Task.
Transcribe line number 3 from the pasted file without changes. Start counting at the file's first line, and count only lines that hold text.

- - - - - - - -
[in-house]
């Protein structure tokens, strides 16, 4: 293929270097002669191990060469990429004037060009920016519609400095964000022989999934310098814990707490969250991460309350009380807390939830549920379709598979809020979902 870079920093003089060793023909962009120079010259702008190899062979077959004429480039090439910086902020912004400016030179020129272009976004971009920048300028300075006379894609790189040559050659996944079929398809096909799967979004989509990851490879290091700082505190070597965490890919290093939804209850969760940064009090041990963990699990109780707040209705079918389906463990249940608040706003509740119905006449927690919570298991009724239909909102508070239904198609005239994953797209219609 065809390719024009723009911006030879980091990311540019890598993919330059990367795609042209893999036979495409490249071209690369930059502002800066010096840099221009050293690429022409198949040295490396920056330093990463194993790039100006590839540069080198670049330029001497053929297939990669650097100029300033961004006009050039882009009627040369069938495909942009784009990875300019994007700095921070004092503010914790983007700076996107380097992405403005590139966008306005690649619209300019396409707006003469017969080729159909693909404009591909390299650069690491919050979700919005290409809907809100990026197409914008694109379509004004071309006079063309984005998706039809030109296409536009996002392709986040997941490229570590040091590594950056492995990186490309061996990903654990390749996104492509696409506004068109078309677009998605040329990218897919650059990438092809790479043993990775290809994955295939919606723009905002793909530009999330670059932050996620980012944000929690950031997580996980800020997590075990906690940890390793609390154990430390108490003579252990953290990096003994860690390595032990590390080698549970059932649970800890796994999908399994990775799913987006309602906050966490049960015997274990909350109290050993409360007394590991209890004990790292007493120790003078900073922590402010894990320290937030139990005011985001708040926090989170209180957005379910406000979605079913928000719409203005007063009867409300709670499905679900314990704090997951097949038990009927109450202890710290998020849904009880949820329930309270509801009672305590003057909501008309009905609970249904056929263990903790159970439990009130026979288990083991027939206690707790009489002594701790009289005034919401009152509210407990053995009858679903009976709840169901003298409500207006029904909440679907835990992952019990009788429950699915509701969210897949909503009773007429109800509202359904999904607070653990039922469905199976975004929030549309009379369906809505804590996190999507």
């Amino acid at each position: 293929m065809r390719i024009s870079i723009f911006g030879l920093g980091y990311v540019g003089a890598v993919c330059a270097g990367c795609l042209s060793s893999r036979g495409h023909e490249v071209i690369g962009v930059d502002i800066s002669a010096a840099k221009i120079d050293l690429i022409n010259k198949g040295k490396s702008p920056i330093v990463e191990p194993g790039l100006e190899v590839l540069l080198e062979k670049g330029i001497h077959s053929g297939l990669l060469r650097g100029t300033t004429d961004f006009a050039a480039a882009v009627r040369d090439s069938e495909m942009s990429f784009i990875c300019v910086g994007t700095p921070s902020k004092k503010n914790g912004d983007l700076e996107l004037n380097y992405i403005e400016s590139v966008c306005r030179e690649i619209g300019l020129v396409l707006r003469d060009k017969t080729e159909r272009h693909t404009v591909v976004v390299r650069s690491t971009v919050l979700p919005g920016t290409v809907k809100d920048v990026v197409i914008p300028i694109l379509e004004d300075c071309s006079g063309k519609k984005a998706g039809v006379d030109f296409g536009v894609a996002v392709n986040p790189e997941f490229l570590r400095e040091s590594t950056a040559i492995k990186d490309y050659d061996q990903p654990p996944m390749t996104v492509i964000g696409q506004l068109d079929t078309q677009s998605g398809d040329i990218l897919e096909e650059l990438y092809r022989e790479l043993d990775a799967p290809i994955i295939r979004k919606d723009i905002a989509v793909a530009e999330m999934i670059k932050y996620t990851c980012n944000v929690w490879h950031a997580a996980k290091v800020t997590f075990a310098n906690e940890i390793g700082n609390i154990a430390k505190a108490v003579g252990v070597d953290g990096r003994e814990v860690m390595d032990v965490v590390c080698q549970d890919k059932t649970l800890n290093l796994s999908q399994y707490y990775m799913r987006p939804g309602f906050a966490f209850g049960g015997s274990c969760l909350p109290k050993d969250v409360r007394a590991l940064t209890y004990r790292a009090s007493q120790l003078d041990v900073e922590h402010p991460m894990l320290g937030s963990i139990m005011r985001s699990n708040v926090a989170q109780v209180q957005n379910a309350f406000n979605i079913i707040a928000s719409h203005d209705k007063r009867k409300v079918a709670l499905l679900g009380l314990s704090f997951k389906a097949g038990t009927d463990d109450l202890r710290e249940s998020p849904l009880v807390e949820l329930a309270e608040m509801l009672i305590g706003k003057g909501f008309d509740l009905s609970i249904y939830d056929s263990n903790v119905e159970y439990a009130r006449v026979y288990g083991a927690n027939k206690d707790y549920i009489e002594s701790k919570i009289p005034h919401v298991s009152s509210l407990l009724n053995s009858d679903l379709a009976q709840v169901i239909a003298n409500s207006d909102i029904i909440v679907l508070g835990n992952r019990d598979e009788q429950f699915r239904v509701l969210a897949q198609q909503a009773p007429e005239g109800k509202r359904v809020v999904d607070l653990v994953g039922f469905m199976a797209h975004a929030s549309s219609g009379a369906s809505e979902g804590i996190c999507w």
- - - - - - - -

């Amino acid at each position: 293929m065809r390719i024009s870079i723009f911006g030879l920093g980091y990311v540019g003089a890598v993919c330059a270097g990367c795609l042209s060793s893999r036979g495409h023909e490249v071209i690369g962009v930059d502002i800066s002669a010096a840099k221009i120079d050293l690429i022409n010259k198949g040295k490396s702008p920056i330093v990463e191990p194993g790039l100006e190899v590839l540069l080198e062979k670049g330029i001497h077959s053929g297939l990669l060469r650097g100029t300033t004429d961004f006009a050039a480039a882009v009627r040369d090439s069938e495909m942009s990429f784009i990875c300019v910086g994007t700095p921070s902020k004092k503010n914790g912004d983007l700076e996107l004037n380097y992405i403005e400016s590139v966008c306005r030179e690649i619209g300019l020129v396409l707006r003469d060009k017969t080729e159909r272009h693909t404009v591909v976004v390299r650069s690491t971009v919050l979700p919005g920016t290409v809907k809100d920048v990026v197409i914008p300028i694109l379509e004004d300075c071309s006079g063309k519609k984005a998706g039809v006379d030109f296409g536009v894609a996002v392709n986040p790189e997941f490229l570590r400095e040091s590594t950056a040559i492995k990186d490309y050659d061996q990903p654990p996944m390749t996104v492509i964000g696409q506004l068109d079929t078309q677009s998605g398809d040329i990218l897919e096909e650059l990438y092809r022989e790479l043993d990775a799967p290809i994955i295939r979004k919606d723009i905002a989509v793909a530009e999330m999934i670059k932050y996620t990851c980012n944000v929690w490879h950031a997580a996980k290091v800020t997590f075990a310098n906690e940890i390793g700082n609390i154990a430390k505190a108490v003579g252990v070597d953290g990096r003994e814990v860690m390595d032990v965490v590390c080698q549970d890919k059932t649970l800890n290093l796994s999908q399994y707490y990775m799913r987006p939804g309602f906050a966490f209850g049960g015997s274990c969760l909350p109290k050993d969250v409360r007394a590991l940064t209890y004990r790292a009090s007493q120790l003078d041990v900073e922590h402010p991460m894990l320290g937030s963990i139990m005011r985001s699990n708040v926090a989170q109780v209180q957005n379910a309350f406000n979605i079913i707040a928000s719409h203005d209705k007063r009867k409300v079918a709670l499905l679900g009380l314990s704090f997951k389906a097949g038990t009927d463990d109450l202890r710290e249940s998020p849904l009880v807390e949820l329930a309270e608040m509801l009672i305590g706003k003057g909501f008309d509740l009905s609970i249904y939830d056929s263990n903790v119905e159970y439990a009130r006449v026979y288990g083991a927690n027939k206690d707790y549920i009489e002594s701790k919570i009289p005034h919401v298991s009152s509210l407990l009724n053995s009858d679903l379709a009976q709840v169901i239909a003298n409500s207006d909102i029904i909440v679907l508070g835990n992952r019990d598979e009788q429950f699915r239904v509701l969210a897949q198609q909503a009773p007429e005239g109800k509202r359904v809020v999904d607070l653990v994953g039922f469905m199976a797209h975004a929030s549309s219609g009379a369906s809505e979902g804590i996190c999507w």